Chile, Peru and Colombia represent the major investable markets in South America ex-Brazil. All three countries are seeing fairly optimal macro-economic conditions. Inflation is under control, interest rates are low and GDPs are growing around 4-6% per year. Governments run low fiscal deficits (or surpluses in the case of Peru) and are mostly pro-investment. Populations are young and aspiring. Surely a recipe for strong market performance one would think?
Someone stole the porridge
Unfortunately for investors in the country ETFs, returns have been disappointing recently with all three markets under-performing global emerging market benchmark iShares MSCI Emerging Markets (EEM).
One-year total return chart:
Slowed by a 'Bearish' global economy and market structure
Chile, Peru and Colombia ETFs all have large holdings in resource exporters. Muted global growth and stagnant commodity prices have led to a de-rating of these holdings. Chile's equity market has been further slowed by its uniquely high exposure to power utilities, which have faced regulatory and 'natural' pressures. Domestic demand driven holdings like banks and consumer-related companies have performed well alongside the broader economy.
The dilemma, or opportunity, facing ETF investors is due to the market's reliance on global commodity demand and prices (which do not look likely to turn anytime soon) and a compelling investment case based on their strong domestic fundamentals.
South America ex- Brazil ETFs
iShares MSCI Chile Capped (ECH) has more utility sector exposure (25% of its portfolio) than any single emerging market. Chilean-listed utilities are mainly involved in electricity generation and distribution in both Chile and regionally. The sector is subject to regulatory and hydrological risks relating to uncertain water levels at its hydro-powered facilities. High water levels result in abundant, cheap power, yet recently low water levels have resulted in higher cost power procurement and lower margins. ECH still has fairly broad sector exposure outside of utilities, holding companies active in financial services, retail, forestry, mining and chemicals for example. The fund's second-largest holding is Cencosud (CNCO), a large pan-South American retailer. The fund is also the deepest of the group with 42 holdings.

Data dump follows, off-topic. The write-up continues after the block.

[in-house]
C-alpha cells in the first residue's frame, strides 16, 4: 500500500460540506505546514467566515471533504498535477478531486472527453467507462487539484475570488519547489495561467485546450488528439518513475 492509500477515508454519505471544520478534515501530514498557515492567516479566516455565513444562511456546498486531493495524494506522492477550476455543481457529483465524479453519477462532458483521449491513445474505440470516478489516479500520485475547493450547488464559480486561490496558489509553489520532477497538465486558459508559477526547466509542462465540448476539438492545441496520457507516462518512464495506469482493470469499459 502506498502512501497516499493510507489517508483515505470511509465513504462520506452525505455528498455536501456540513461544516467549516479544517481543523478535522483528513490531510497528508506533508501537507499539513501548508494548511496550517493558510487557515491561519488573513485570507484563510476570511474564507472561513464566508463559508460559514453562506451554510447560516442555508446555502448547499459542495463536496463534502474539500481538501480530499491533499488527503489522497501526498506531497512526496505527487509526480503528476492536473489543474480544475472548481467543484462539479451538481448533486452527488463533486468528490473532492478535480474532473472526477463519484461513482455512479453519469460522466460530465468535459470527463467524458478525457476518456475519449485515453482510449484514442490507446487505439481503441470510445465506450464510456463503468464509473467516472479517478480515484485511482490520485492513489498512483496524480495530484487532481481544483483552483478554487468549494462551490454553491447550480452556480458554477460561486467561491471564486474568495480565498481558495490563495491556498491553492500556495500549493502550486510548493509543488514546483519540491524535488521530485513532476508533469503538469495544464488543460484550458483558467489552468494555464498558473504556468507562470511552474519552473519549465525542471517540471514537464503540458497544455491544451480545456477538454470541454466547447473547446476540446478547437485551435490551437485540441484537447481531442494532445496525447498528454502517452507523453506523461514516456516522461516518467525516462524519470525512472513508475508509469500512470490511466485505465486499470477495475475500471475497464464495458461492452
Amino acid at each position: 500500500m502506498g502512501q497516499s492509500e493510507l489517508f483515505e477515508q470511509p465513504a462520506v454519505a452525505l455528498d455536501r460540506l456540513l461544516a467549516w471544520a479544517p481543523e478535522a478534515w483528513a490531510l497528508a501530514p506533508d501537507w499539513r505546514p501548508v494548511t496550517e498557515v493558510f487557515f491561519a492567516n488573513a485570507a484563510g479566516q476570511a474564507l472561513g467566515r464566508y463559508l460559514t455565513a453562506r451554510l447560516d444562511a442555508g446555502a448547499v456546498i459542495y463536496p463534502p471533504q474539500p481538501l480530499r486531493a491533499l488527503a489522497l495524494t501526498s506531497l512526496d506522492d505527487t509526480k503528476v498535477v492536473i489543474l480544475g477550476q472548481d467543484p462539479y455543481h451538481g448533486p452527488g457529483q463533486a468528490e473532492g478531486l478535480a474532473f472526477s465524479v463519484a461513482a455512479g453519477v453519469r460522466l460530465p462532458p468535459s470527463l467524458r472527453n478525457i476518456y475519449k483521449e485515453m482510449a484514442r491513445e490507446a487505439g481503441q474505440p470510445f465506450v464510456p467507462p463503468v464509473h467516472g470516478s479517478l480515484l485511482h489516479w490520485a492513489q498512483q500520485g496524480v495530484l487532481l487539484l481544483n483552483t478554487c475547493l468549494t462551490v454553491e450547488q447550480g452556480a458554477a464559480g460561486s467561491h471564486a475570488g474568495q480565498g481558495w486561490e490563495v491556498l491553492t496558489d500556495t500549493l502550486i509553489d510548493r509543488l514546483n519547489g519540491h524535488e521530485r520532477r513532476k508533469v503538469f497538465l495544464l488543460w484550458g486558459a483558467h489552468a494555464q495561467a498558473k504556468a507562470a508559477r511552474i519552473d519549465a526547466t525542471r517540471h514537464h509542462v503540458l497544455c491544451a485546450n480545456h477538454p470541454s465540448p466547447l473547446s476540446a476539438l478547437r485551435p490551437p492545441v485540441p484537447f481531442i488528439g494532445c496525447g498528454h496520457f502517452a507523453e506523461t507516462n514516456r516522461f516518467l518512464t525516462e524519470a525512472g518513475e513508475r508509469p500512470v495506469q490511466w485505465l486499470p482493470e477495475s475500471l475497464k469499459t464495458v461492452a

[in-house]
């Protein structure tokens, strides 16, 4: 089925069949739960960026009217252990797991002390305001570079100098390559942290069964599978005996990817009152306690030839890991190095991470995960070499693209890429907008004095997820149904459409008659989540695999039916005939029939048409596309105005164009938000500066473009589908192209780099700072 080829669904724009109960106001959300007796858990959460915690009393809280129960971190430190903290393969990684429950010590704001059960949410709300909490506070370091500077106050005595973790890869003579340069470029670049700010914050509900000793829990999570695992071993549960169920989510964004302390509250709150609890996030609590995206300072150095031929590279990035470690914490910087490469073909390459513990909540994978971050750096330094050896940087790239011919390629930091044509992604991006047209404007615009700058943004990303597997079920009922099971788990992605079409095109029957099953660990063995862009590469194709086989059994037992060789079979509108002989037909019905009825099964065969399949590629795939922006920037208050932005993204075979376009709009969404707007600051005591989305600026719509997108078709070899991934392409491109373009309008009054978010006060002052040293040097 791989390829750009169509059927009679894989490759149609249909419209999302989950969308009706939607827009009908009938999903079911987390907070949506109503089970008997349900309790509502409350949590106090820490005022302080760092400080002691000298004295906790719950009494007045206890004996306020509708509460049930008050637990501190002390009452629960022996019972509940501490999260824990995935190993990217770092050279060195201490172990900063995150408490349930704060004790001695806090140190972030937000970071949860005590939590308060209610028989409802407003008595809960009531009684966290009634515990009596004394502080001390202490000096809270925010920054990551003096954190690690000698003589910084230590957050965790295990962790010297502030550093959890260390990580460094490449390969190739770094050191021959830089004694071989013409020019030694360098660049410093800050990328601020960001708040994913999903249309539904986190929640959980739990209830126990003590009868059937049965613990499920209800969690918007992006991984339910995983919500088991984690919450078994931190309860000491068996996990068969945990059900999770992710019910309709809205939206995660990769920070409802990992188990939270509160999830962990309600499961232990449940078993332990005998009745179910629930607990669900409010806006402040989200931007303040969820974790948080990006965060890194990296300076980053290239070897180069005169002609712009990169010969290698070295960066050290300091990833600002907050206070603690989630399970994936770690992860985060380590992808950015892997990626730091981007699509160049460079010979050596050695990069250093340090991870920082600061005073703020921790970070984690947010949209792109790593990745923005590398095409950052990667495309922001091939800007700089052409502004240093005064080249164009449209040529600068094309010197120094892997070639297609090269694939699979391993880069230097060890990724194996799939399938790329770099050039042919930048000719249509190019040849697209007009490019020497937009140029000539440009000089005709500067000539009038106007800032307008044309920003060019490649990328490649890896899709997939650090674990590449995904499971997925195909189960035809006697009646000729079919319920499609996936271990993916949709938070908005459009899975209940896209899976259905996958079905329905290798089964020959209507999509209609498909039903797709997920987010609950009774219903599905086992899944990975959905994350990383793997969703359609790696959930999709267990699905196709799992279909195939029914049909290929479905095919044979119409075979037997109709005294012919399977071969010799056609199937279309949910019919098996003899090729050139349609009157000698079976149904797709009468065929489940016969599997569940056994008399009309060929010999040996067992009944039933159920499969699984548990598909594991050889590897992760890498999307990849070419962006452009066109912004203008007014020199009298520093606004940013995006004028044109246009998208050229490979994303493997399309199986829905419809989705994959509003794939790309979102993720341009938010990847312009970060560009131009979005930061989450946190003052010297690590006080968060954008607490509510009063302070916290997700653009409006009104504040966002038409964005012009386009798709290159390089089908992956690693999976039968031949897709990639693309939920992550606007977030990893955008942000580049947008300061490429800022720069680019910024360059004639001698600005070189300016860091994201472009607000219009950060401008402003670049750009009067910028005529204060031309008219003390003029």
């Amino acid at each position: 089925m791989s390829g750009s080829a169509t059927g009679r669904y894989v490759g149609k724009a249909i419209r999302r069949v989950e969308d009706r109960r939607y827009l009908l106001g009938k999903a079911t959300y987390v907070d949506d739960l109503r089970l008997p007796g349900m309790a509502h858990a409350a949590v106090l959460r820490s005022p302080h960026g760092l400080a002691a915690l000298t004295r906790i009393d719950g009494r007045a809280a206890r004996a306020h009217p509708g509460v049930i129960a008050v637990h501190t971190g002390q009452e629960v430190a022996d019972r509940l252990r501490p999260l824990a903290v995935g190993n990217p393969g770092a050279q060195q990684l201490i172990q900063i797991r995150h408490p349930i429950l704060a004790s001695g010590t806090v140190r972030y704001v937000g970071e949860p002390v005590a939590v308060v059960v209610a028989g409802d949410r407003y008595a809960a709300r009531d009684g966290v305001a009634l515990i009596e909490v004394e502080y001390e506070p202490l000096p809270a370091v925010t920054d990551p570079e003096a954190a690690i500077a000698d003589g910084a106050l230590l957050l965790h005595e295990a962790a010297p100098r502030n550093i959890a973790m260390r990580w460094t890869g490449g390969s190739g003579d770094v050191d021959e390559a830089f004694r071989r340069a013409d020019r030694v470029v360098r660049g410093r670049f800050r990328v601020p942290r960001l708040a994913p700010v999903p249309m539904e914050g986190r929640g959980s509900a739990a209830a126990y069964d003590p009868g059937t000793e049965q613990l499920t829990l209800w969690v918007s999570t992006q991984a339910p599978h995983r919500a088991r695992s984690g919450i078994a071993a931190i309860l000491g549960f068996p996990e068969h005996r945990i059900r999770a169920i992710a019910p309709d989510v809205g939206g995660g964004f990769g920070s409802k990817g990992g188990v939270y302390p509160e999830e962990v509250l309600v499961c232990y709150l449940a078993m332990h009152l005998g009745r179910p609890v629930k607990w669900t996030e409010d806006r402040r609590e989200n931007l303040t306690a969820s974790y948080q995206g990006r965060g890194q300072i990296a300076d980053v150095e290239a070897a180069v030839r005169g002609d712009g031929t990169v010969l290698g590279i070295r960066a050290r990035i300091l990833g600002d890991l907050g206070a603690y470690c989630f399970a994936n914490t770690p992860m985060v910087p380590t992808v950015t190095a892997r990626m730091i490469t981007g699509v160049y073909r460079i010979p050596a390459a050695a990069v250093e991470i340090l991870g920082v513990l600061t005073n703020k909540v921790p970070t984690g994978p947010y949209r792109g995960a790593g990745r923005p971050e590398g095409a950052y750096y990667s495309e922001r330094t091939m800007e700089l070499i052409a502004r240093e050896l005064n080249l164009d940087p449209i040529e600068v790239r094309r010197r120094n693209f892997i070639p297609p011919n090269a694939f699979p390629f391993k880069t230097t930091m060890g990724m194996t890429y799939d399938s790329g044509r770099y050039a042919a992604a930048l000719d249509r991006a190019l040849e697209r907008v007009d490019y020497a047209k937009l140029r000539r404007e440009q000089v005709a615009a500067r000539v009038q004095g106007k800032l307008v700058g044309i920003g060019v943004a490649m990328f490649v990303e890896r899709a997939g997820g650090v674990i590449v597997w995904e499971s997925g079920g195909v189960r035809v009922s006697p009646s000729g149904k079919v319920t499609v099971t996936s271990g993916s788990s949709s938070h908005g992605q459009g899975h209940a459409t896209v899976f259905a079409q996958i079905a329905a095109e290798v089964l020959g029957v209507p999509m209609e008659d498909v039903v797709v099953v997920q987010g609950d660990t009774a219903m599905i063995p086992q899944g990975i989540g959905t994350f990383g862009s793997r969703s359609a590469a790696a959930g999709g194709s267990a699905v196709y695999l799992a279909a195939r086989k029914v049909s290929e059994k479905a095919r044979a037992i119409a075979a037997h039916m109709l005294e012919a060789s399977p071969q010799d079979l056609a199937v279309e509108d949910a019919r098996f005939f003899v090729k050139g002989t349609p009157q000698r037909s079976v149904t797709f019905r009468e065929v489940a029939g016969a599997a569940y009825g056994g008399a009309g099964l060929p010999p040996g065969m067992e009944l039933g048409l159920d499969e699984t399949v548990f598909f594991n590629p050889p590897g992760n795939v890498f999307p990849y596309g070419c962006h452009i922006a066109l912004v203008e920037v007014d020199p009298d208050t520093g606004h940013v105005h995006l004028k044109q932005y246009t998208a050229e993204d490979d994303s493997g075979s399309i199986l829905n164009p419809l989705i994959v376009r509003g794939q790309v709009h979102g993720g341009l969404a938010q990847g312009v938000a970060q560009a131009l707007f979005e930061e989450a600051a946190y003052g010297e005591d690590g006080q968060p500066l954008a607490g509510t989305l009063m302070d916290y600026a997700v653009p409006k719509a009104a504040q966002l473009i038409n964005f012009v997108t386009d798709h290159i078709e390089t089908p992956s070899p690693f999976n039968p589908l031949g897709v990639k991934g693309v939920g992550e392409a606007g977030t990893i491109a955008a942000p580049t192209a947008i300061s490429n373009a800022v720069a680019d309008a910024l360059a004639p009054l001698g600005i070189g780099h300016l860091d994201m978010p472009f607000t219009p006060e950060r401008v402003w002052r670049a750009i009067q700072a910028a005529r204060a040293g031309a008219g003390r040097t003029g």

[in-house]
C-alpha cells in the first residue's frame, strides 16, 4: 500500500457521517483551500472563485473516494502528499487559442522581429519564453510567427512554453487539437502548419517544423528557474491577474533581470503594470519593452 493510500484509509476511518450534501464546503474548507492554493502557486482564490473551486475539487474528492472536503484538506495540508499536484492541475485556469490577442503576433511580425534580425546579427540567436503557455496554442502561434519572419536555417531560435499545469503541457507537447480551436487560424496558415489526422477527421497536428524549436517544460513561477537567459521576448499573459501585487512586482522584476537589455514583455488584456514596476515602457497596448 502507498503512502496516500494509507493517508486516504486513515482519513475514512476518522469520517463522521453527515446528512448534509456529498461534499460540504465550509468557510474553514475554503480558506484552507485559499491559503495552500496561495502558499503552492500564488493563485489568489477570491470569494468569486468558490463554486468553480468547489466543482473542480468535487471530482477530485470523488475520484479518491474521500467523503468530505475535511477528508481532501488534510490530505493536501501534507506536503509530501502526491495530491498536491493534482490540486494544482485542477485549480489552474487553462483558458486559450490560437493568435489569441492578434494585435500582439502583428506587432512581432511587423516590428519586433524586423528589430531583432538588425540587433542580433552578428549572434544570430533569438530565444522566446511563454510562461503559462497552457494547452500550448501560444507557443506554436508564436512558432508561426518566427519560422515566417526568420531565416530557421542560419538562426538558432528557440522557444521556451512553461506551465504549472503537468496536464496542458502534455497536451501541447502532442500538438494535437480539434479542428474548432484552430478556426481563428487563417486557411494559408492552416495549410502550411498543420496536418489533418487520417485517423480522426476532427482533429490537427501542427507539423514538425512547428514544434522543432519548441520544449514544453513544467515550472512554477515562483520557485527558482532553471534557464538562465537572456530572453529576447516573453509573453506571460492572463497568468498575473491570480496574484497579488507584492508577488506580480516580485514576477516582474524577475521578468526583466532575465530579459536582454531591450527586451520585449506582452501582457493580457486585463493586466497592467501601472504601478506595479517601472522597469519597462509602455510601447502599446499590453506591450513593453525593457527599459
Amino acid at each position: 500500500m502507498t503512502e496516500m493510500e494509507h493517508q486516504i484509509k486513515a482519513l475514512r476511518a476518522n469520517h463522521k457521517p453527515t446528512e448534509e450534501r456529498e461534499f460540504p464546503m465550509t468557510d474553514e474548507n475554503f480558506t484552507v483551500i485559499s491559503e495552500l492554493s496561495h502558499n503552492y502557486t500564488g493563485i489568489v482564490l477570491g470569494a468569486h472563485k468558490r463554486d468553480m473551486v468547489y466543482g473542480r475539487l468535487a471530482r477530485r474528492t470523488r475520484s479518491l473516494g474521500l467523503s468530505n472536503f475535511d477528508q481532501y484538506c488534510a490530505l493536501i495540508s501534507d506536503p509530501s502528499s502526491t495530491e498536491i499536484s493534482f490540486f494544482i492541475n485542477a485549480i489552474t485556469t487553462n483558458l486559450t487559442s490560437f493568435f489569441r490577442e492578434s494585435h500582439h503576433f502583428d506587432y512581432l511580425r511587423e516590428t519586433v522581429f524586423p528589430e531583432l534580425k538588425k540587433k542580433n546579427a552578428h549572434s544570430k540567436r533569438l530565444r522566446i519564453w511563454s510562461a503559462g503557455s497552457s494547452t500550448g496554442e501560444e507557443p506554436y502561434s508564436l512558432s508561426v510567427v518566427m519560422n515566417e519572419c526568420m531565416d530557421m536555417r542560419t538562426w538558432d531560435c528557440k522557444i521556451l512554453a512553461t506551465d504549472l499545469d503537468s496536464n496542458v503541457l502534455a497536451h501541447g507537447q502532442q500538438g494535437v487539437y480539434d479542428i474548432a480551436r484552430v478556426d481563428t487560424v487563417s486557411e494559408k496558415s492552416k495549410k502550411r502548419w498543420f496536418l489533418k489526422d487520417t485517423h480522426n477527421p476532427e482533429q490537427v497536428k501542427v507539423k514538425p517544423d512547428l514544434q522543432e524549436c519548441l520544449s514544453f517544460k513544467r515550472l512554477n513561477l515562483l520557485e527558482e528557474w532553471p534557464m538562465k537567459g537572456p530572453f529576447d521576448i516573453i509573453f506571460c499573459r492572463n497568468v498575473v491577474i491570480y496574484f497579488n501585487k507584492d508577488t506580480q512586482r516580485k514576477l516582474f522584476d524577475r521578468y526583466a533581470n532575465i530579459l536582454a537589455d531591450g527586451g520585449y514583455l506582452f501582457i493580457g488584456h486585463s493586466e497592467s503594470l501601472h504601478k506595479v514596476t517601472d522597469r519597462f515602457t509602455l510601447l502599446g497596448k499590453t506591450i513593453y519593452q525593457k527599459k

Chile has seen good macro-economic conditions growing 4-5% and modest inflation (3-4%). The invest-able market, however, faces uncertainty relating to utility sector risks highlighted above and some policy uncertainty surrounding credit extension. ECH's trailing dividend yield is a relatively low 1.6% despite its high utilities exposure. Chile has the smallest population of this group (17m) yet many of its companies have regional operations.
iShares MSCI Peru Capped (EPU) is a concentrated fund with heavy exposure to Peru's mining and financial sectors. Around 44% of EPU's holdings are in companies active in copper, gold, zinc and silver mining. A further 25% of the fund is Credicorp (BAP), the largest financial services company in the country. Other holdings in the fund include infrastructure developers, consumer staples and other financial services companies. The fund has 26 holdings in total.
Despite sluggish global growth, Peru's economy has been growing 6-7% in the past few years and its fiscal situation has been steadily improving. The public sector has been reducing its debt burden and Peru maintains a solid balance of trade and fiscal surpluses.
The country's internal demand picture is favorable and has been supported by low interest rates (4.25%) and moderate inflation (3%). Mining is a big driver for the economy and market, yet stagnant global commodity prices pose company-specific risks to cash flow. New development projects in the materials sector are also uncertain due to local government lobbies and environmental risks.
EPU pays a good trailing dividend yield (3.7%) with much of this payout driven by the generous yields from its resource holdings. Peru is also the youngest country of this group with over 56% of its 30m population 30 years old or younger.
EPU is 'capped out'